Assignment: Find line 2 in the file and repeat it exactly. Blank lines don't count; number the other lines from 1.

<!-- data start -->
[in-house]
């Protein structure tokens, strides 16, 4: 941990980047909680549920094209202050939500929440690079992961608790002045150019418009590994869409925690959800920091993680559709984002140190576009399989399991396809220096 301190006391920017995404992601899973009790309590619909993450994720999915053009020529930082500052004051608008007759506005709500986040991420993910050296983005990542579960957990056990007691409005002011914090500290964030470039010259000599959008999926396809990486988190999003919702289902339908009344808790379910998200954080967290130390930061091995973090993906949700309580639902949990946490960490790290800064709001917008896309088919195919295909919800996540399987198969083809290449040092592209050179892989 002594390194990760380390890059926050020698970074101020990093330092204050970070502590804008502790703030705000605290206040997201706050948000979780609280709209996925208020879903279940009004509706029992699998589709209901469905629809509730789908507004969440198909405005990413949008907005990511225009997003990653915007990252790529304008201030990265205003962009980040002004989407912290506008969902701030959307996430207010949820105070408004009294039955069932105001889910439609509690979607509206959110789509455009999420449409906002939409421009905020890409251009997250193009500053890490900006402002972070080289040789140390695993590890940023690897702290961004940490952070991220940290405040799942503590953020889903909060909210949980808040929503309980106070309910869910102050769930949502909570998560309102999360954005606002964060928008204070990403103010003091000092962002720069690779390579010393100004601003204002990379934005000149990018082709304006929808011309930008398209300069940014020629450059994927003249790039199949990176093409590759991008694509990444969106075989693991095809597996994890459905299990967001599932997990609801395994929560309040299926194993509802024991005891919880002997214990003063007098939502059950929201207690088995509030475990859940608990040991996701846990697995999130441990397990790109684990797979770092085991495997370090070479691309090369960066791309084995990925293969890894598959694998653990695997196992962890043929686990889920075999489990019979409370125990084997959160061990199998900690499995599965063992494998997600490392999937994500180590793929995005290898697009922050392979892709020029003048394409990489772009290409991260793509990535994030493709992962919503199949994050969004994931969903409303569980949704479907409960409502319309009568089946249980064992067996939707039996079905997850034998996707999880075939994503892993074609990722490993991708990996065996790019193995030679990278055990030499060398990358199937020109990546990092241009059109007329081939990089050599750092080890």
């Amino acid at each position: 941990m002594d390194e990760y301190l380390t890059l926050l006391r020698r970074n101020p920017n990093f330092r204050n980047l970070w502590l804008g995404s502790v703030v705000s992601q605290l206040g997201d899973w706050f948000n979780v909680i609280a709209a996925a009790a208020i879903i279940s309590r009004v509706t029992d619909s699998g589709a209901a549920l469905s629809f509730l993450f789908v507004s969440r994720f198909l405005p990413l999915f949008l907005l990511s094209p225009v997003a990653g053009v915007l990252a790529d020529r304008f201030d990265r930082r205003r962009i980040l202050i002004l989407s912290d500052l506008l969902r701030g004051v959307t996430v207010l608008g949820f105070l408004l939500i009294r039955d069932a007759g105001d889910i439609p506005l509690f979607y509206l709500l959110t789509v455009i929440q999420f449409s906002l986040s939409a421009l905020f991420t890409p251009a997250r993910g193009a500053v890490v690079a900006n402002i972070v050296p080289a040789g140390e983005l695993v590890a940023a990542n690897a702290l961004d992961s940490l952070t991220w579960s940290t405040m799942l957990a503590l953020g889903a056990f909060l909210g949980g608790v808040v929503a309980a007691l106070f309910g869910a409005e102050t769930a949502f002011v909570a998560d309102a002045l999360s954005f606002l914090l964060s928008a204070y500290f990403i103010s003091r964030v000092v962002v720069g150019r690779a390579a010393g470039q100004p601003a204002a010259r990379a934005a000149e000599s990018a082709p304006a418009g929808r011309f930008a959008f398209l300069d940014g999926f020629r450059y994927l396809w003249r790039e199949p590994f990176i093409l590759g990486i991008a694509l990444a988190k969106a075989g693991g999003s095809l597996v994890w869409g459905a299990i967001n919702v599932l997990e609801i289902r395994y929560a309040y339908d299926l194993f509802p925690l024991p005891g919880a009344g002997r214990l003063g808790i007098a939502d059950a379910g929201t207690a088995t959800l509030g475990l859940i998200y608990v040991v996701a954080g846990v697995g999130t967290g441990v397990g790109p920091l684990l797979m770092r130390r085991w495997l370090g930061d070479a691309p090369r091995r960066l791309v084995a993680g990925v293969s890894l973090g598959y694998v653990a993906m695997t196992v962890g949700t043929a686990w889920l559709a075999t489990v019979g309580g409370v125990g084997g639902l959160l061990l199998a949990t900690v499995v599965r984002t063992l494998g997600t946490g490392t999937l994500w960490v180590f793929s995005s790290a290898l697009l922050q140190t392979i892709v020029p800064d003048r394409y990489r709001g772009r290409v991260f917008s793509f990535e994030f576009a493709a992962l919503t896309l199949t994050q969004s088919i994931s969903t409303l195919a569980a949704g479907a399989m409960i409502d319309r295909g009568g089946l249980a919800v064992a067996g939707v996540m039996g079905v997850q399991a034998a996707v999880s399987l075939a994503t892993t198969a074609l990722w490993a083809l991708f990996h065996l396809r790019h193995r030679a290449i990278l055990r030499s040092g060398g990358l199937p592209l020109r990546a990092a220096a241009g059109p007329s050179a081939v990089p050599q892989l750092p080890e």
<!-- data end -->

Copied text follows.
């Protein structure tokens, strides 16, 4: 941990980047909680549920094209202050939500929440690079992961608790002045150019418009590994869409925690959800920091993680559709984002140190576009399989399991396809220096 301190006391920017995404992601899973009790309590619909993450994720999915053009020529930082500052004051608008007759506005709500986040991420993910050296983005990542579960957990056990007691409005002011914090500290964030470039010259000599959008999926396809990486988190999003919702289902339908009344808790379910998200954080967290130390930061091995973090993906949700309580639902949990946490960490790290800064709001917008896309088919195919295909919800996540399987198969083809290449040092592209050179892989 002594390194990760380390890059926050020698970074101020990093330092204050970070502590804008502790703030705000605290206040997201706050948000979780609280709209996925208020879903279940009004509706029992699998589709209901469905629809509730789908507004969440198909405005990413949008907005990511225009997003990653915007990252790529304008201030990265205003962009980040002004989407912290506008969902701030959307996430207010949820105070408004009294039955069932105001889910439609509690979607509206959110789509455009999420449409906002939409421009905020890409251009997250193009500053890490900006402002972070080289040789140390695993590890940023690897702290961004940490952070991220940290405040799942503590953020889903909060909210949980808040929503309980106070309910869910102050769930949502909570998560309102999360954005606002964060928008204070990403103010003091000092962002720069690779390579010393100004601003204002990379934005000149990018082709304006929808011309930008398209300069940014020629450059994927003249790039199949990176093409590759991008694509990444969106075989693991095809597996994890459905299990967001599932997990609801395994929560309040299926194993509802024991005891919880002997214990003063007098939502059950929201207690088995509030475990859940608990040991996701846990697995999130441990397990790109684990797979770092085991495997370090070479691309090369960066791309084995990925293969890894598959694998653990695997196992962890043929686990889920075999489990019979409370125990084997959160061990199998900690499995599965063992494998997600490392999937994500180590793929995005290898697009922050392979892709020029003048394409990489772009290409991260793509990535994030493709992962919503199949994050969004994931969903409303569980949704479907409960409502319309009568089946249980064992067996939707039996079905997850034998996707999880075939994503892993074609990722490993991708990996065996790019193995030679990278055990030499060398990358199937020109990546990092241009059109007329081939990089050599750092080890």